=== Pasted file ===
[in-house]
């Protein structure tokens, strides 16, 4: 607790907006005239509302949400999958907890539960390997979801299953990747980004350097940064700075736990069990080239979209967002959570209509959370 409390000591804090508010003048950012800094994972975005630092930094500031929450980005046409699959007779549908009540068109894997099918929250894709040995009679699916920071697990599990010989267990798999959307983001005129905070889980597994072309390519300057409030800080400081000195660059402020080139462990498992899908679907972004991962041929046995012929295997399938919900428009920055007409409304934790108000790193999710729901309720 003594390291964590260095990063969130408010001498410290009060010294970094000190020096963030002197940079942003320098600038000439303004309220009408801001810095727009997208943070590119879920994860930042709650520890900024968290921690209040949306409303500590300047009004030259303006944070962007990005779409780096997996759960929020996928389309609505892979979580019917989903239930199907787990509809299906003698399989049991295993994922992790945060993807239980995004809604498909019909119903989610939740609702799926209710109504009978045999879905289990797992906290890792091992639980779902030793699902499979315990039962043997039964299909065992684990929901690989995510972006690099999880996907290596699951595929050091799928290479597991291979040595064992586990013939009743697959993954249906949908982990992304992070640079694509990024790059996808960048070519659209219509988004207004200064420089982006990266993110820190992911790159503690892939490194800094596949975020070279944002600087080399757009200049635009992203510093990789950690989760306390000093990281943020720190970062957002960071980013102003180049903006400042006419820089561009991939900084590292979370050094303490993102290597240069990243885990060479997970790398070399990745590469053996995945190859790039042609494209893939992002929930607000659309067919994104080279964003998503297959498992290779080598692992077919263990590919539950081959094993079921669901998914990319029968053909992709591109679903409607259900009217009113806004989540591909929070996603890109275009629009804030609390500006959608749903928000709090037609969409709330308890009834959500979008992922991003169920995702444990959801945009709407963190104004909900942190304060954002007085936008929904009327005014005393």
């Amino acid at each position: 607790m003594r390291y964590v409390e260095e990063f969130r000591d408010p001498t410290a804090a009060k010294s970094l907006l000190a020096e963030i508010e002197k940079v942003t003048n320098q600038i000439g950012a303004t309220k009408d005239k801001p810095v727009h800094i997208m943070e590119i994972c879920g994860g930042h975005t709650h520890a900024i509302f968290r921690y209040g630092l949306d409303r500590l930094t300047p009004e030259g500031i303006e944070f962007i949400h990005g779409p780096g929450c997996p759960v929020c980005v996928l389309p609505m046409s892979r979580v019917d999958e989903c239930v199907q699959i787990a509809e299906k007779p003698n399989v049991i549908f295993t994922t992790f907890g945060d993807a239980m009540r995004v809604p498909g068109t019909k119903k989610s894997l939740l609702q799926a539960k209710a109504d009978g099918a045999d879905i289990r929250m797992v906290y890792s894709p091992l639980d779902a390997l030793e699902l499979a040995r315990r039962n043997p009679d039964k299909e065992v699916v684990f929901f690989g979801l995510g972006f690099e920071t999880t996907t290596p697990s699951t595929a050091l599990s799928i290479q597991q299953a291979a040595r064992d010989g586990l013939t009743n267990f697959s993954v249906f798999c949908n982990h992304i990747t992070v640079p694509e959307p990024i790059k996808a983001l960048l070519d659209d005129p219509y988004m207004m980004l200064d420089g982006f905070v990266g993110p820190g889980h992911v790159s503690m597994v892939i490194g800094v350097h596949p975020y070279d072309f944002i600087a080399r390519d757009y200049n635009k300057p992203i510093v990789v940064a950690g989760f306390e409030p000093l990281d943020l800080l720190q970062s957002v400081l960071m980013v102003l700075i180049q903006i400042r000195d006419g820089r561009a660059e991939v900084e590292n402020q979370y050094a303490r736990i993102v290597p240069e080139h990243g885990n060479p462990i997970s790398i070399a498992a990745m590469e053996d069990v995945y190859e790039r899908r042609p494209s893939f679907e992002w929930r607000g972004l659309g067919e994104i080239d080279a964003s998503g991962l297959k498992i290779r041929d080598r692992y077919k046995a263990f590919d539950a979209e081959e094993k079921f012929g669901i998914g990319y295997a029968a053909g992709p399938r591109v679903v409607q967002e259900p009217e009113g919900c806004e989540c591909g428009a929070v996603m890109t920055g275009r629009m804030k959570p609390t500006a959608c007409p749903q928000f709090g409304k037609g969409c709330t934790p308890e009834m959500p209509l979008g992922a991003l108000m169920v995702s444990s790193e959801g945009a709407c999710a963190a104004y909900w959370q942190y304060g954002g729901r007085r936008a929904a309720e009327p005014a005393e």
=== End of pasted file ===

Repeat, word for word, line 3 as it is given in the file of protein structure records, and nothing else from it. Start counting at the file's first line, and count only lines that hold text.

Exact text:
């Amino acid at each position: 607790m003594r390291y964590v409390e260095e990063f969130r000591d408010p001498t410290a804090a009060k010294s970094l907006l000190a020096e963030i508010e002197k940079v942003t003048n320098q600038i000439g950012a303004t309220k009408d005239k801001p810095v727009h800094i997208m943070e590119i994972c879920g994860g930042h975005t709650h520890a900024i509302f968290r921690y209040g630092l949306d409303r500590l930094t300047p009004e030259g500031i303006e944070f962007i949400h990005g779409p780096g929450c997996p759960v929020c980005v996928l389309p609505m046409s892979r979580v019917d999958e989903c239930v199907q699959i787990a509809e299906k007779p003698n399989v049991i549908f295993t994922t992790f907890g945060d993807a239980m009540r995004v809604p498909g068109t019909k119903k989610s894997l939740l609702q799926a539960k209710a109504d009978g099918a045999d879905i289990r929250m797992v906290y890792s894709p091992l639980d779902a390997l030793e699902l499979a040995r315990r039962n043997p009679d039964k299909e065992v699916v684990f929901f690989g979801l995510g972006f690099e920071t999880t996907t290596p697990s699951t595929a050091l599990s799928i290479q597991q299953a291979a040595r064992d010989g586990l013939t009743n267990f697959s993954v249906f798999c949908n982990h992304i990747t992070v640079p694509e959307p990024i790059k996808a983001l960048l070519d659209d005129p219509y988004m207004m980004l200064d420089g982006f905070v990266g993110p820190g889980h992911v790159s503690m597994v892939i490194g800094v350097h596949p975020y070279d072309f944002i600087a080399r390519d757009y200049n635009k300057p992203i510093v990789v940064a950690g989760f306390e409030p000093l990281d943020l800080l720190q970062s957002v400081l960071m980013v102003l700075i180049q903006i400042r000195d006419g820089r561009a660059e991939v900084e590292n402020q979370y050094a303490r736990i993102v290597p240069e080139h990243g885990n060479p462990i997970s790398i070399a498992a990745m590469e053996d069990v995945y190859e790039r899908r042609p494209s893939f679907e992002w929930r607000g972004l659309g067919e994104i080239d080279a964003s998503g991962l297959k498992i290779r041929d080598r692992y077919k046995a263990f590919d539950a979209e081959e094993k079921f012929g669901i998914g990319y295997a029968a053909g992709p399938r591109v679903v409607q967002e259900p009217e009113g919900c806004e989540c591909g428009a929070v996603m890109t920055g275009r629009m804030k959570p609390t500006a959608c007409p749903q928000f709090g409304k037609g969409c709330t934790p308890e009834m959500p209509l979008g992922a991003l108000m169920v995702s444990s790193e959801g945009a709407c999710a963190a104004y909900w959370q942190y304060g954002g729901r007085r936008a929904a309720e009327p005014a005393e």